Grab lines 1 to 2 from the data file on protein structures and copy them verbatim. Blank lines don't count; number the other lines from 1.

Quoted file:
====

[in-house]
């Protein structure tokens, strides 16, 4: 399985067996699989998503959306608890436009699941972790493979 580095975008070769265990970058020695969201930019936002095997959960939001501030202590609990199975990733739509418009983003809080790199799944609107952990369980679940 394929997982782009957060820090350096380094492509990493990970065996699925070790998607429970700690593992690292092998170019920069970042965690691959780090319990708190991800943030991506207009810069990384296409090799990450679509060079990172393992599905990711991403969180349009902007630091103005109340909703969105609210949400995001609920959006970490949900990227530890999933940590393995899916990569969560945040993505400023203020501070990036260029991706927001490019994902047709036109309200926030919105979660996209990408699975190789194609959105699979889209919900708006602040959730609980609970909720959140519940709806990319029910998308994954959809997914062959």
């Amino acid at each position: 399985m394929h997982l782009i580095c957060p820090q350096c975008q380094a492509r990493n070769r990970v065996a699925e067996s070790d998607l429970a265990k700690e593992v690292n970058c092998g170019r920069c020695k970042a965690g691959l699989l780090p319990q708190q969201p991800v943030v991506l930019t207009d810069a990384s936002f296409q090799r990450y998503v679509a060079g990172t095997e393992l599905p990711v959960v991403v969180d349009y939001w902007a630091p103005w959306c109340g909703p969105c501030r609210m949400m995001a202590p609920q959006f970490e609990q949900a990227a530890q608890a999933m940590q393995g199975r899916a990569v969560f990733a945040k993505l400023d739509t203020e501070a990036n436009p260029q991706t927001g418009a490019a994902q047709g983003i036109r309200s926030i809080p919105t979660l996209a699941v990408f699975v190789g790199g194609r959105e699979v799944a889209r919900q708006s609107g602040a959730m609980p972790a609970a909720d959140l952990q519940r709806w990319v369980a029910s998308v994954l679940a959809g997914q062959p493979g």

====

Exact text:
[in-house]
């Protein structure tokens, strides 16, 4: 399985067996699989998503959306608890436009699941972790493979 580095975008070769265990970058020695969201930019936002095997959960939001501030202590609990199975990733739509418009983003809080790199799944609107952990369980679940 394929997982782009957060820090350096380094492509990493990970065996699925070790998607429970700690593992690292092998170019920069970042965690691959780090319990708190991800943030991506207009810069990384296409090799990450679509060079990172393992599905990711991403969180349009902007630091103005109340909703969105609210949400995001609920959006970490949900990227530890999933940590393995899916990569969560945040993505400023203020501070990036260029991706927001490019994902047709036109309200926030919105979660996209990408699975190789194609959105699979889209919900708006602040959730609980609970909720959140519940709806990319029910998308994954959809997914062959």